At certain times of the month I become a contrarian. There is nothing I can do about it. No amount of caffeine or sugar will transform me in to a “yes” person or make me see beauty in mundane tasks. That’s just the way it is.
“I was just sitting there minding my own business…” this is how it starts, as most stories do.
Suddenly and without warning I am annoyed with how MFP holds his fork, with perky voices blaring from my answering machine, and with cute emails from fellow parents asking for contributions of ANY kind.
Now that we can add MFP’s unemployment to the madness, we are having a PMS slash contrarian par-tay.
“Mom, how come we don’t have a Christmas tree yet?”
“Well, dear, not only does daddy not have a job, but I also hate decorating artificial plants with little delicate things when I can barely keep up with the laundry! Who has the time or money for that crap anyway?”
Of course I don’t say that. I may be bitchy, but I am not a bad parent. Please.
“Well, darling, every family has their own traditions. Ours is to wait ‘til the last minute and throw it together with sweat dripping from our brows.”
Not that either.
“Every family has its own traditions. Ours is to celebrate Christmas closer to the actual day.”
I am getting pretty good at hiding my contrarian feelings, but not having an income is definitely adding a new layer to the excitement. And making it much more difficult to hide my feelings.
Like when MFP is going crazy on the boys about learning how to sweep properly.
“Well, darling, I do see that sweeping skills are important, but let us concentrate on teaching the boys skills that might help them be competitive in the job market some day, shall we?”
I didn’t say that. I just rolled my eyes and left the room, because that is the best way to cope during a contrarian crisis.
For example, I can’t read too many running blogs at the moment. I don’t care how cheap the products you are hocking with your coupon codes become, they are still out my reach! (I will be back next week with a better attitude, I promise!)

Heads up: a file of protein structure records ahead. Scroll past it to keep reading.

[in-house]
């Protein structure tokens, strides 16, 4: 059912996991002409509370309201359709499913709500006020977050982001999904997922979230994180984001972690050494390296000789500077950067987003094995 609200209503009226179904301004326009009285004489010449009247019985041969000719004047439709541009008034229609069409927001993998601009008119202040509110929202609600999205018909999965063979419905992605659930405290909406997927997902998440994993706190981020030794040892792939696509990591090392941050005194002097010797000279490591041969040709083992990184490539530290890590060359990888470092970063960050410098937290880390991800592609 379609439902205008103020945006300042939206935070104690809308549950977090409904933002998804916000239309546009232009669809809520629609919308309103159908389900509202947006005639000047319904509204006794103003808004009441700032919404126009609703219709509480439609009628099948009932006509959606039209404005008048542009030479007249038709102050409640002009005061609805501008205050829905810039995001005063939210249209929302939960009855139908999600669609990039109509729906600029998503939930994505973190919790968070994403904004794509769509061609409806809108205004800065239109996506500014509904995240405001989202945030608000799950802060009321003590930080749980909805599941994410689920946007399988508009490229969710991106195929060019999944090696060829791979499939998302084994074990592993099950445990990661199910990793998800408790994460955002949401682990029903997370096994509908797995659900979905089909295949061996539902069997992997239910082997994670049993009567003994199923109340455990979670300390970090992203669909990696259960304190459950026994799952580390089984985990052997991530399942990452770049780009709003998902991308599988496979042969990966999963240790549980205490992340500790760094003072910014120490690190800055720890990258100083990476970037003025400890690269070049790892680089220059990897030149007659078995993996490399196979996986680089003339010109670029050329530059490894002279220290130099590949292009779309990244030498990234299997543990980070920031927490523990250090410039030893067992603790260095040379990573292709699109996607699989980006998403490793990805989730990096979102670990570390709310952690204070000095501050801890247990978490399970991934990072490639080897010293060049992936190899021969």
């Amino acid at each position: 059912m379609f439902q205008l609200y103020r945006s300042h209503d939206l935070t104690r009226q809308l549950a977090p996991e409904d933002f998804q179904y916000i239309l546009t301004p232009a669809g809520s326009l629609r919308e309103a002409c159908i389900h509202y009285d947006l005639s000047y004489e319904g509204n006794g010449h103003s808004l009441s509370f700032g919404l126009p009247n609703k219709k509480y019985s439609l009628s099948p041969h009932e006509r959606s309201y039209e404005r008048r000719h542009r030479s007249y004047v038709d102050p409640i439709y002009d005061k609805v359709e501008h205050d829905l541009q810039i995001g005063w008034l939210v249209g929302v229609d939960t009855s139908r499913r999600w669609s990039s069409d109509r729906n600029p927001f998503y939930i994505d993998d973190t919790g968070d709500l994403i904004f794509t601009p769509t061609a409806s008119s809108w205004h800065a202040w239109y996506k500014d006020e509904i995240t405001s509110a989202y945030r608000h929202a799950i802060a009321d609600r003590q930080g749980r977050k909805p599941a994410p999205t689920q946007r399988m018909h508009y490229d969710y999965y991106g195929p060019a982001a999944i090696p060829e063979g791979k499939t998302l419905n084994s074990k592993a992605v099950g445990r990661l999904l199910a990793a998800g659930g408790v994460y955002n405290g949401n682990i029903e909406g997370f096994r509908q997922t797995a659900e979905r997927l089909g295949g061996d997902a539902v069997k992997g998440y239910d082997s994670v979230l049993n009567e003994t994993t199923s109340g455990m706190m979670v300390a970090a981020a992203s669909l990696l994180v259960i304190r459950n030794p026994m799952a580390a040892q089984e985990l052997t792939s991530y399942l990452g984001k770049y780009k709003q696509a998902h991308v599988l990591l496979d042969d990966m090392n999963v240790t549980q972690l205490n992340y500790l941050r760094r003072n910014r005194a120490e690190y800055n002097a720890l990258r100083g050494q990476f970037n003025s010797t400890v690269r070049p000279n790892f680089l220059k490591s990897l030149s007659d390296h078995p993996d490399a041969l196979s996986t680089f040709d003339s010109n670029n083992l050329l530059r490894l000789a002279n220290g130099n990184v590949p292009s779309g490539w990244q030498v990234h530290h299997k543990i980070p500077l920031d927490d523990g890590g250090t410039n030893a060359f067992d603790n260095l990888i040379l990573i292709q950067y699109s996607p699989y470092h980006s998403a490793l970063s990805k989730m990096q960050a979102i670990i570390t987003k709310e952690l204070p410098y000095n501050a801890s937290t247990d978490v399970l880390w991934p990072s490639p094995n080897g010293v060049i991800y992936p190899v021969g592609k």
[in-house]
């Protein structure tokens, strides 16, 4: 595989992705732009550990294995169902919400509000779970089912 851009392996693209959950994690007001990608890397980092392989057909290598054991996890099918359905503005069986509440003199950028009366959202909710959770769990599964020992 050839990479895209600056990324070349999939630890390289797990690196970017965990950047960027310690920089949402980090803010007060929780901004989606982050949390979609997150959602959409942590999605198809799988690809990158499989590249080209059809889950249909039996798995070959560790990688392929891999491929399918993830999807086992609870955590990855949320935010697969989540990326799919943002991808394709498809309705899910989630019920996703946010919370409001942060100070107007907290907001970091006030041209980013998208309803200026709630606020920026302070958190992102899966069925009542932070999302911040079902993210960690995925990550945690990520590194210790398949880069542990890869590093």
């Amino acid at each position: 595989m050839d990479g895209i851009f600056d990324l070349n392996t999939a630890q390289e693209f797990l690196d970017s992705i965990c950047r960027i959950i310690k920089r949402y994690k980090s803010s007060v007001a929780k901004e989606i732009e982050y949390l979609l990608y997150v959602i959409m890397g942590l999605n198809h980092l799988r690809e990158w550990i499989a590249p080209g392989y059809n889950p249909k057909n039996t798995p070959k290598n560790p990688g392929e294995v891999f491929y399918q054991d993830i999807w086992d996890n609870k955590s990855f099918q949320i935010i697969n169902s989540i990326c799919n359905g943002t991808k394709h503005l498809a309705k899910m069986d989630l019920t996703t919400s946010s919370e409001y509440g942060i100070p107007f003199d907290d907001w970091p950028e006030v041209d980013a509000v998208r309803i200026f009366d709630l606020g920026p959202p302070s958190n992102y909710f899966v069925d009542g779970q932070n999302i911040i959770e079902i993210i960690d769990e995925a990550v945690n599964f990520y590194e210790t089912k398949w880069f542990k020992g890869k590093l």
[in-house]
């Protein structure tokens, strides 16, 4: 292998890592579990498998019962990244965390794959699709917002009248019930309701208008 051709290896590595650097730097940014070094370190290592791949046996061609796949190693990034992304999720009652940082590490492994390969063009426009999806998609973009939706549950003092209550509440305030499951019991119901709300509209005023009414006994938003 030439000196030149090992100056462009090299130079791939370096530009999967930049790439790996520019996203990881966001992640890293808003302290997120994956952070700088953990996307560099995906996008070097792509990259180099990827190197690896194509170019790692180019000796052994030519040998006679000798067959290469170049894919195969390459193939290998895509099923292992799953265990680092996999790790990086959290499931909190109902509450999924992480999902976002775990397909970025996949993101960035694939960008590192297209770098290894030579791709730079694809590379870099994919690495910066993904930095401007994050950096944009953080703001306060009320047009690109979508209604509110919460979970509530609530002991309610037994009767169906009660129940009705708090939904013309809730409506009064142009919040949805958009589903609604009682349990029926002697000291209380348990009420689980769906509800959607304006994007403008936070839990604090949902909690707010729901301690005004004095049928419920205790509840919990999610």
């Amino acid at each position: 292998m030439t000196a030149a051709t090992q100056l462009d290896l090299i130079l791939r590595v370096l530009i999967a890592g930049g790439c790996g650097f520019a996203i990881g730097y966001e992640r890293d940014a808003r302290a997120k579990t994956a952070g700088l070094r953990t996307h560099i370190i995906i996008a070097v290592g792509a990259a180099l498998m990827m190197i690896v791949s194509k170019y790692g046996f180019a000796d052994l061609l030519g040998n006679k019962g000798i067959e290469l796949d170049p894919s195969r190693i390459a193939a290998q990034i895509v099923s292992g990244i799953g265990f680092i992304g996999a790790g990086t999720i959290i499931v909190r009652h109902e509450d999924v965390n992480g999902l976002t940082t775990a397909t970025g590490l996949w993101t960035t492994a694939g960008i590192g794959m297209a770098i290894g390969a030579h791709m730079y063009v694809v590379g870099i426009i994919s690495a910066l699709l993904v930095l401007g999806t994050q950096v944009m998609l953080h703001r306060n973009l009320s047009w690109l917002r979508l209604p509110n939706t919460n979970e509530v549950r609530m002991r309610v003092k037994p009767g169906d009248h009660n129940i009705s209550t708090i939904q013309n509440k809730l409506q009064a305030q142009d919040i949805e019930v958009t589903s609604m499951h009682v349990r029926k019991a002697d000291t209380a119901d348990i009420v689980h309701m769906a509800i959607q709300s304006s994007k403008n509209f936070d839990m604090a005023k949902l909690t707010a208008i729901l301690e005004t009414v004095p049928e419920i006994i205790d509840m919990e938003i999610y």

I am also having a hard time looking at Facebook where most people like to share their expensive vacation photos and new/house/car/purse/shoe purchases. Good for you! But I just can’t.
At church on Sunday a priest who does mission work in Haiti and Africa came to speak to our religious education classes.
A charismatic speaker, he was sharing hilarious anecdotes about raising kids in the United States compared to doing the same in third world countries.
And he was also noting how wasteful our kids can be, how they refuse to eat certain foods or feel annoyed for being asked to do a chore or their homework.
For a few days I had heightened awareness regarding the points he made, and so I began to feel a bit more upset than usual. PMS. Go figure.
And I thought about how the diet epidemic and how certain foods are labeled things like “no no foods” or “occasional” foods. How we make these feasts during the holidays but then try our best not to eat them.
How we eat to have abs or eat to get bigger, smaller or leaner. How we adopt the latest diet fads and then empty our full cupboards only to fill them with these diet-approved foods..
In short, we have complicated eating to the point where there is now a right and wrong way to do it.
But we forget that most of the world, meanwhile, doesn’t waste a single brain cell on any of these thoughts. Because they eat what they can find. Period.
And so it is between people are doing well and not doing well.
Having a lot of money probably makes Christmas really stressful. Not having much makes it less so.
“You guys won’t be getting a lot this year because of daddy’s work situation.”
“We know. It’s okay.”
And it is. Really.
When you take away the stuff, it is really not complicated at all.
Perhaps for the first year we will celebrate Christmas the right way.
And afterward we can thank my PMS-fueled contrarian crisis for that epiphany.